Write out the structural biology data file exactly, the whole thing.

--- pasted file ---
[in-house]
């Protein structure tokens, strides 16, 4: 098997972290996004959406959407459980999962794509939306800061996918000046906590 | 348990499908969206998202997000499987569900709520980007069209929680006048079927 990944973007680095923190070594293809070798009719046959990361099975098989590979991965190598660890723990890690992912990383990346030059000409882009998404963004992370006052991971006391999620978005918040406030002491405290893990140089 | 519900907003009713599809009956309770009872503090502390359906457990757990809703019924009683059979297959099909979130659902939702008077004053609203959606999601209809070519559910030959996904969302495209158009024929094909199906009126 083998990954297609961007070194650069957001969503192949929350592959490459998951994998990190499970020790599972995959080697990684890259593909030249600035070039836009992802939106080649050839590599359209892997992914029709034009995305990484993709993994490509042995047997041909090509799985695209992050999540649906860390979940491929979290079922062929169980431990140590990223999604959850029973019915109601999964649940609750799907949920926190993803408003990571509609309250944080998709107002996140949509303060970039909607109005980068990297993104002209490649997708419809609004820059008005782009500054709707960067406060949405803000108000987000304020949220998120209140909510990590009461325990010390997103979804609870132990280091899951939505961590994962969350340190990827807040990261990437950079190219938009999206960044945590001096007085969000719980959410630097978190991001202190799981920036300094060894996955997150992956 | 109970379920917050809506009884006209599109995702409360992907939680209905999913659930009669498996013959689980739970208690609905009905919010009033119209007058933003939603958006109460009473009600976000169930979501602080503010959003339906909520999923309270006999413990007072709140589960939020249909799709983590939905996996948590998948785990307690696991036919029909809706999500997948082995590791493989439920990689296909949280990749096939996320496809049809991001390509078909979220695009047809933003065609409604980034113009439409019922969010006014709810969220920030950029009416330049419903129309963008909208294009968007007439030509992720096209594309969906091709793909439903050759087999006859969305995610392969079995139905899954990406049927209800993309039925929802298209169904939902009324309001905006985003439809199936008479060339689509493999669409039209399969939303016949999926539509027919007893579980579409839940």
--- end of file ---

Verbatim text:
[in-house]
């Protein structure tokens, strides 16, 4: 098997972290996004959406959407459980999962794509939306800061996918000046906590 | 348990499908969206998202997000499987569900709520980007069209929680006048079927 990944973007680095923190070594293809070798009719046959990361099975098989590979991965190598660890723990890690992912990383990346030059000409882009998404963004992370006052991971006391999620978005918040406030002491405290893990140089 | 519900907003009713599809009956309770009872503090502390359906457990757990809703019924009683059979297959099909979130659902939702008077004053609203959606999601209809070519559910030959996904969302495209158009024929094909199906009126 083998990954297609961007070194650069957001969503192949929350592959490459998951994998990190499970020790599972995959080697990684890259593909030249600035070039836009992802939106080649050839590599359209892997992914029709034009995305990484993709993994490509042995047997041909090509799985695209992050999540649906860390979940491929979290079922062929169980431990140590990223999604959850029973019915109601999964649940609750799907949920926190993803408003990571509609309250944080998709107002996140949509303060970039909607109005980068990297993104002209490649997708419809609004820059008005782009500054709707960067406060949405803000108000987000304020949220998120209140909510990590009461325990010390997103979804609870132990280091899951939505961590994962969350340190990827807040990261990437950079190219938009999206960044945590001096007085969000719980959410630097978190991001202190799981920036300094060894996955997150992956 | 109970379920917050809506009884006209599109995702409360992907939680209905999913659930009669498996013959689980739970208690609905009905919010009033119209007058933003939603958006109460009473009600976000169930979501602080503010959003339906909520999923309270006999413990007072709140589960939020249909799709983590939905996996948590998948785990307690696991036919029909809706999500997948082995590791493989439920990689296909949280990749096939996320496809049809991001390509078909979220695009047809933003065609409604980034113009439409019922969010006014709810969220920030950029009416330049419903129309963008909208294009968007007439030509992720096209594309969906091709793909439903050759087999006859969305995610392969079995139905899954990406049927209800993309039925929802298209169904939902009324309001905006985003439809199936008479060339689509493999669409039209399969939303016949999926539509027919007893579980579409839940």